From Meriwether Lewis
Pittsburgh July 26th. 1803.
I have recieved as yet no answer from Mr. Clark; in the event of Mr. Clark’s declining to accompany me Lieut Hooke of this place has engaged to do so, if permitted; and I think from his disposition and qualifications that I might safely calculate on being as ably assisted by him in the execution of the objects of my mission, as I could wish, or would be, by any other officer in the Army. Lieut Hooke is about 26 years of age, endowed with a good constitution, possessing a sensible well informed mind, is industrious, prudent and persevering, and withall intrepid and enterprising: he has acted as Military Agent at this place for a few months past, and of course will have some public accounts to adjust, tho’ he tells me that he can settle those accounts, deliver the public stores to the person who may be directed to take charge of them, and prepare to go with me, at any time, within the course of a day or two. Should I recieve no answer from Mr. Clark previous to my leaving this place, or he decline going with me, I would be much gratifyed with being authorized to take Lieut. Hooke with me, first directing him to settle his public accounts, and make such disposition of the publick stores as the Secretary of War may think proper to direct. There is a Capt. Reed of the Arty. here, who will probably not leave this place untill an answer can be recieved, or if he should, Majr. Craig of Pittsburgh would take charge of the stores untill an officer could be ordered on for that purpose.—
It is probable that you will have left Washington before this letter can reach that place, and if so, knowing the delay incident to a communication between yourself and the Secretary of War at such a distance, and conceiving that it would be necessary that he should decide whether from the nature of his arrangements Lieut. Hooke could leave his present station with propriety or not, or his place be supplyed without injury to the public service, I have thought it best to inclose this letter to him unsealed, with a request that should you be absent, he would read it and give me an answer on the subject of it as early as possible. It is most probable that I shall leave Pittsburgh before an answer can be returned to this letter, I take the liberty therefore to suggest, that the answer to me had better be inclosed to Lieut Hooke, unsealed, with instructions to him that in the event of my absence, he should read it, and govern himself accordingly.—If Lieut Hooke sets out twenty days after me, by taking the rout of Limestone, Louisville and Vincennes he will reach the mouth of the Missourie as early as I shall.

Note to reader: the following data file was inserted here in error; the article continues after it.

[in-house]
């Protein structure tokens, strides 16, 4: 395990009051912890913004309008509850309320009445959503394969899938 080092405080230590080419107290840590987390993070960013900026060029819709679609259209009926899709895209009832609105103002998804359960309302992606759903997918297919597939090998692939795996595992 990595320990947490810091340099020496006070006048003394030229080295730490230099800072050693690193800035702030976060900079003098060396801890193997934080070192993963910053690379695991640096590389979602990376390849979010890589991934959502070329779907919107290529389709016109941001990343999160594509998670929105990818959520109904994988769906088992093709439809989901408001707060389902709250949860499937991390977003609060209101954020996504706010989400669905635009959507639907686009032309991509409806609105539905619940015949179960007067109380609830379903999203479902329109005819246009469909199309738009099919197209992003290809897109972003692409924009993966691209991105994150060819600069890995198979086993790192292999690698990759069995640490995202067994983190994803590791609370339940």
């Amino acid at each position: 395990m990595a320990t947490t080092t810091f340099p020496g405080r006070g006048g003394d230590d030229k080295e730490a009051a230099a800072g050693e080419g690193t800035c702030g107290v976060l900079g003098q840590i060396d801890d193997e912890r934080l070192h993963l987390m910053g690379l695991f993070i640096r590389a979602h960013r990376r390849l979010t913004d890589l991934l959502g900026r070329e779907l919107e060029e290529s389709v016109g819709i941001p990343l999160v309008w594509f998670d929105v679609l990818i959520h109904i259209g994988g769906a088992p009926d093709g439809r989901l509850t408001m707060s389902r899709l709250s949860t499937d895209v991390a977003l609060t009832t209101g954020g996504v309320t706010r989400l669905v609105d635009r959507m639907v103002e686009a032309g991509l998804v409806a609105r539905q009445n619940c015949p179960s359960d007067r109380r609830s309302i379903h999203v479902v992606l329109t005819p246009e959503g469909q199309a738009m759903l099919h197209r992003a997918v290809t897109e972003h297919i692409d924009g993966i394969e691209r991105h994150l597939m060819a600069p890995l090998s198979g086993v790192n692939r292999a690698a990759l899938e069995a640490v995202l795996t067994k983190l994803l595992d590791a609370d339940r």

I am with the most sincere attatchment Your Obt. Servt.
RC (DLC); addressed: “The President of the U. States. City of Washington” with notation “Mail”; endorsed by TJ as a letter of 25 July received 5 Aug. and so recorded in SJL. Enclosed in Dearborn to TJ, 3 Aug.
authorized: writing to Moses Hook on 3 Aug., Dearborn gave the lieutenant permission to accompany Lewis “on his tour to the Westward” provided Hook could get his accounts as assistant military agent in order for settlement. The secretary of war also wrote to James Read, a captain in the regiment of artillerists, asking him to take charge of the public property that was in Hook’s care and to fill the position of assistant agent temporarily. By the time Dearborn made those authorizations Lewis had an affirmative answer from William Clark. Hook remained at his post in Pittsburgh (Dearborn to Hook, 3 Aug., and to Read, same, in DNA: RG 107, LSMA; Jackson, Lewis and Clark description begins Donald Jackson, ed., The Letters of the Lewis and Clark Expedition, with Related Documents, 1783-1854, 2d ed., Urbana, Ill., 1978 description ends , 1:115, 119-20; Heitman, Dictionary description begins Francis B. Heitman, comp., Historical Register and Dictionary of the United States Army, Washington, D.C., 1903, 2 vols. description ends , 1:819).